Wednesday, December 28, 2005



Supporters of the war in Iraq sometimes claim that it's impossible to support the troops and oppose the war. I disagree.

-- Why, for example, can't parents of soldiers in Iraq feel that the war is unjustified yet at the same time feel compassion for their sons and daughters in harm's way, and pride for their heroism?

-- Citizens can disagree with the reasons we went into Iraq and argue that we should be pursuing alternatives to war, but at the same time let the troops know unambiguously that our hearts are with them.

-- Given that we have men and women stationed in a war zone, we want the best for them, regardless of whether we should be at war.

-- Some who oppose the war have shown their support for the troops by expressing outrage at President Bush's cuts in veteran benefits. Many Americans who oppose the war feel that, partly out of respect for those who risk their lives in this operation, the President should be more forthcoming about our reasons for invading and occupying Iraq.

-- Support for the troops does not equate to agreement with policies that affect them, and with which they had nothing to do. It could be argued that calling for an end to an unnecessary war is the truest form of support for the troops.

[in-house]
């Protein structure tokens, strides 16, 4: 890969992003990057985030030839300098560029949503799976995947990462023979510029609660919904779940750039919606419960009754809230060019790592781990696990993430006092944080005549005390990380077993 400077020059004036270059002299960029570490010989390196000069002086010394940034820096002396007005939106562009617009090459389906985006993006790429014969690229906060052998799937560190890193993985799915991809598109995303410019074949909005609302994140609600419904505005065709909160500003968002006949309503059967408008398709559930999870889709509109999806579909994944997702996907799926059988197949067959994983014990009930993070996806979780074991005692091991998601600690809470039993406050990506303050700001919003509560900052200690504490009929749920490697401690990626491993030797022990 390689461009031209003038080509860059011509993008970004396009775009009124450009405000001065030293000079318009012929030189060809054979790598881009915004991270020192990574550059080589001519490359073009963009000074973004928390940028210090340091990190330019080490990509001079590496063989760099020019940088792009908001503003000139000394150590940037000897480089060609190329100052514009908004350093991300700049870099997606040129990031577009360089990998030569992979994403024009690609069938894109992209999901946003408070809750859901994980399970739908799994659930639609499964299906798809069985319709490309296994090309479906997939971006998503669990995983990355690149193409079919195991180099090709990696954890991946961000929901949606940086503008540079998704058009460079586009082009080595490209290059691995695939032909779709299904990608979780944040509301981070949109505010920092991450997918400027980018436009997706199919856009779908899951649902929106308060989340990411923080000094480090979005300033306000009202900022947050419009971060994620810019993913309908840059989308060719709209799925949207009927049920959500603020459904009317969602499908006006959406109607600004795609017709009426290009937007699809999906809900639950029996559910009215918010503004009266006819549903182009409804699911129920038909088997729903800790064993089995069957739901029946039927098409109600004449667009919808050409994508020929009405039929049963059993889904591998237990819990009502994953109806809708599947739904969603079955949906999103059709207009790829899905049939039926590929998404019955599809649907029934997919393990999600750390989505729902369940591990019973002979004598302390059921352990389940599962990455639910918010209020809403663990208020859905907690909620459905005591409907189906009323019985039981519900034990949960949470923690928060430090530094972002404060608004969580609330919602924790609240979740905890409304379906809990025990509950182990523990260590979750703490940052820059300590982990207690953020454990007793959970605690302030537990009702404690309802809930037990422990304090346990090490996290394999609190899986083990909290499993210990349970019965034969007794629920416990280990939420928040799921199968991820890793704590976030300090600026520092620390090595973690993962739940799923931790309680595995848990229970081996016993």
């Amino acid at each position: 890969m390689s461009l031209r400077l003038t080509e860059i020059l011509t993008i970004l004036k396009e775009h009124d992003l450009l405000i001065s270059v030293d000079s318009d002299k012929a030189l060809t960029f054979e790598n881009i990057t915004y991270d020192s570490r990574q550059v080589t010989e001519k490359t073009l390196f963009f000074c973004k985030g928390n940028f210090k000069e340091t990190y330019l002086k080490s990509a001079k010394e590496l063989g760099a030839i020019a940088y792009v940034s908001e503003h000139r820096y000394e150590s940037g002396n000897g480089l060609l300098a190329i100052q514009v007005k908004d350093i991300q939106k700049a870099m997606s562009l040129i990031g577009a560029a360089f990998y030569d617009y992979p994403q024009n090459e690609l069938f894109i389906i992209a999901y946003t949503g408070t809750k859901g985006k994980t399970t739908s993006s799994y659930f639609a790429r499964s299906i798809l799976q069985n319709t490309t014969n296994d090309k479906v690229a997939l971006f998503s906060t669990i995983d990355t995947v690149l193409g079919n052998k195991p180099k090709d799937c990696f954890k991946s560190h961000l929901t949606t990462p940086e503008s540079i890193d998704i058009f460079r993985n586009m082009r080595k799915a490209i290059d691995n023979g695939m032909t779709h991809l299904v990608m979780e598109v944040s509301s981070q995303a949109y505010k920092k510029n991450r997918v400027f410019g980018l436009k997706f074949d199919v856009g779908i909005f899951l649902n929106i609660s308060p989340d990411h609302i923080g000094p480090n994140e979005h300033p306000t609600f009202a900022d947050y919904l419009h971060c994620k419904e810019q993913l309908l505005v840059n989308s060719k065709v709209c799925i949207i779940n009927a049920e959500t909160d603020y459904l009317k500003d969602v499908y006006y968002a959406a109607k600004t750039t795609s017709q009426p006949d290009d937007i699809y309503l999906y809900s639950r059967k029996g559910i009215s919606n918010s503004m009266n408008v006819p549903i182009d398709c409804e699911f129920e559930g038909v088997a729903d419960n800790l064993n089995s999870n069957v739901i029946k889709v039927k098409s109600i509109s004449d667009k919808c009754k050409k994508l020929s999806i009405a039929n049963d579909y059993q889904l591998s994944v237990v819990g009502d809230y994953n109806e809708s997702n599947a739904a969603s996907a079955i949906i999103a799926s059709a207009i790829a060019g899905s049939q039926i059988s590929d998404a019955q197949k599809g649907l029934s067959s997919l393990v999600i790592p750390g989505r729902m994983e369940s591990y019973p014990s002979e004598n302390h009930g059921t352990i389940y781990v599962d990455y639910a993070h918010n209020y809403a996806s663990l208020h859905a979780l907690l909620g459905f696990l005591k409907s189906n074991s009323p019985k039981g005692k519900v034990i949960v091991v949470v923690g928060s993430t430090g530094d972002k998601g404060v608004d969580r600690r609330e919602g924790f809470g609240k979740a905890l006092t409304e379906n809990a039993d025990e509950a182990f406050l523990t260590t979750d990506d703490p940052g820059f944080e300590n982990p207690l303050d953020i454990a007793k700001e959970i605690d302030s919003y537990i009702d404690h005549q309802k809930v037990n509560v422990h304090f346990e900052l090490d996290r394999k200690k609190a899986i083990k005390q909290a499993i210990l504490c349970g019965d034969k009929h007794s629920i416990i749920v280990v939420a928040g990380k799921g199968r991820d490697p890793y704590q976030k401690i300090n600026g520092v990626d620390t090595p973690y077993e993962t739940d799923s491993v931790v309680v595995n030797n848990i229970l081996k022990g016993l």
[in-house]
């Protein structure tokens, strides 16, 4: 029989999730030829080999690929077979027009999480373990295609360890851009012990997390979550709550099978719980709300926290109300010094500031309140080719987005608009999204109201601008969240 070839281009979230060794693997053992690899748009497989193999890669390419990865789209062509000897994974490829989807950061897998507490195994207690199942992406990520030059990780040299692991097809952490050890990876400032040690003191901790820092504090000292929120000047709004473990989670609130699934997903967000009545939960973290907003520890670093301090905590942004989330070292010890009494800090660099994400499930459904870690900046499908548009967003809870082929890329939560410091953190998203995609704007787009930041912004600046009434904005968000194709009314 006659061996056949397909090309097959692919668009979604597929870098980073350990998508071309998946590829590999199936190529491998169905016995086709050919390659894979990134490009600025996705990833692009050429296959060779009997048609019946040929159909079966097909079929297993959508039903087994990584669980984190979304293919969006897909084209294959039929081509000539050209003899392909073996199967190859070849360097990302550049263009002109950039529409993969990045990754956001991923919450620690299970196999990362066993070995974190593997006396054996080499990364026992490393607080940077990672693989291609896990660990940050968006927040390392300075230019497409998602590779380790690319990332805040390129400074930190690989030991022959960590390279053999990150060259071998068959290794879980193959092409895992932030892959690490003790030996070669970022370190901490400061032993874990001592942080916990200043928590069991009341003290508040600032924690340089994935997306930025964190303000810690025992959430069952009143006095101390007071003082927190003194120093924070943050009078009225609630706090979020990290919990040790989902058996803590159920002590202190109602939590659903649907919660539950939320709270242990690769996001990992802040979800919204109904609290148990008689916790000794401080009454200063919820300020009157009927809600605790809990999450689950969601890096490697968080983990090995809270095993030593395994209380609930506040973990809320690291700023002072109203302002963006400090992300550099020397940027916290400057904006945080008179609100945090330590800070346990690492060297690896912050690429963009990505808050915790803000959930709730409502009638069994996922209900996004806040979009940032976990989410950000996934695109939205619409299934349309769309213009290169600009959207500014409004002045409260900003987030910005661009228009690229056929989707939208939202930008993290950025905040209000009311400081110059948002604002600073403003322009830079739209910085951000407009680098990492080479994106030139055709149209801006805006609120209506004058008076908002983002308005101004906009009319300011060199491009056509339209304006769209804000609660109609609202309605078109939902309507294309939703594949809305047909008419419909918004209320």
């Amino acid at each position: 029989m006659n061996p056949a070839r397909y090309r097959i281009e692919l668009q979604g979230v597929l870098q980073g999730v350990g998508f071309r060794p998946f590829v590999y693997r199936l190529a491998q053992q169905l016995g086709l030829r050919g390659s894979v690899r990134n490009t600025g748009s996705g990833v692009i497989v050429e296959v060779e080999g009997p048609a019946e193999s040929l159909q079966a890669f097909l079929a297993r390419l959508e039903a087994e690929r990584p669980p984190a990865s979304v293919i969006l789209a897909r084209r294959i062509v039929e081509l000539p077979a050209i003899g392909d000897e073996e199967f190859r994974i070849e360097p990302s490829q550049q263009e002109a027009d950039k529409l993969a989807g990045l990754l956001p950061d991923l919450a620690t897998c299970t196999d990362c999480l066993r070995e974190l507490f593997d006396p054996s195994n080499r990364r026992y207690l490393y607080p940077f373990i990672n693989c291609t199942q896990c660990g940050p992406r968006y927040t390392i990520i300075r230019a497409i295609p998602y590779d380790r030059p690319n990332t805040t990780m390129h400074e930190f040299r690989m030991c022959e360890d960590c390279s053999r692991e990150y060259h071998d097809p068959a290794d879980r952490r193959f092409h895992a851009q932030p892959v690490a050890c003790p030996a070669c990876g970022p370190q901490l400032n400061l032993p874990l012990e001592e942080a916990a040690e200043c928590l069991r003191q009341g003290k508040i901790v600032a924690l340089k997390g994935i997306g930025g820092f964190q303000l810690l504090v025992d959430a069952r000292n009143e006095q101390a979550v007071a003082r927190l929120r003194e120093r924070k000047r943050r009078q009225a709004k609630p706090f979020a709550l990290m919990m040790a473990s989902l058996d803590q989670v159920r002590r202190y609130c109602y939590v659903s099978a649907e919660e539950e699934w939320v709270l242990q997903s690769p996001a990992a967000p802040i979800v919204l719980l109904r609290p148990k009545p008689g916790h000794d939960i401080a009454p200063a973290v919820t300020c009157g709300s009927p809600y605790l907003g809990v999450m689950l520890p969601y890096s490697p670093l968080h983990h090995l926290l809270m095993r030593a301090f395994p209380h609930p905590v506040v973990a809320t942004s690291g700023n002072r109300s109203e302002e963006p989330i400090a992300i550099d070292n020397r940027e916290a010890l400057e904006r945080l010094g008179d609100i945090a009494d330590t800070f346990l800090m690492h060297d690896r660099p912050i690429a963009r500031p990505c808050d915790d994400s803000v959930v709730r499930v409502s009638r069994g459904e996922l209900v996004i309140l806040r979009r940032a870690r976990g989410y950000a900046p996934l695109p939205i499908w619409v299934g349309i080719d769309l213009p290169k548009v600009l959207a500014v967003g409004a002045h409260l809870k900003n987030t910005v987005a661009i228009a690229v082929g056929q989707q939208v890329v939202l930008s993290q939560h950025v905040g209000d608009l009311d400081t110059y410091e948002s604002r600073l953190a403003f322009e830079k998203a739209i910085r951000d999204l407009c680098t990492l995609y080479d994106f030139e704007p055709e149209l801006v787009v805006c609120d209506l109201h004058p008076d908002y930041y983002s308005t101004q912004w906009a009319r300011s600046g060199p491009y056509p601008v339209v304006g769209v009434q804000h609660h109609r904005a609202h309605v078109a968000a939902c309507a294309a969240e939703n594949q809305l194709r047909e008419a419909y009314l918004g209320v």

-- I don't agree with the assertion that supporting the troops but opposing the war gives a confusing, mixed message to the troops. In my opinion, such a sentiment is condescending. The troops can distinguish between loyalty to them as people and opposition to Bush administration policies. Some soldiers have expressed that same dichotomy; they have reservations about the war, and about how it has been waged, but they approach their jobs with professionalism. I suspect that the "mixed message" charge is not well-thought out, or perhaps it is just divisive rhetoric that, rather disgustingly, employs disingenuous concern for the troops' morale in order to promote an extension of an ill-conceived, ill-planned war that will surely kill many more soldiers and civilians as it plods toward an ill-defined goal.

-- I don't trust the administration when it proclaims its support for the troops. Given that most of the top administration officials architecting and selling the war spent no time in the military, I'm suspicious of their avowed respect for the troops. Using soldiers as backdrops for political speeches, and calling criticism of the war unpatriotic and damaging to troop morale seems to me to be just another shamelessly manipulative ploy to further questionable goals in Iraq that predate 9-11. You get the troops deployed in Iraq under false pretenses, then once they're there, you say "we can't stop now" because it will hurt the troops morale. Such contrived patriotism and use of the troops as political pawns shows contempt not only for the men and women in uniform but for the American people.

Very well said, Gary. It is also quite difficult to trust the administration's support for the troops when they won't give them the proper equipment to keep them safe.
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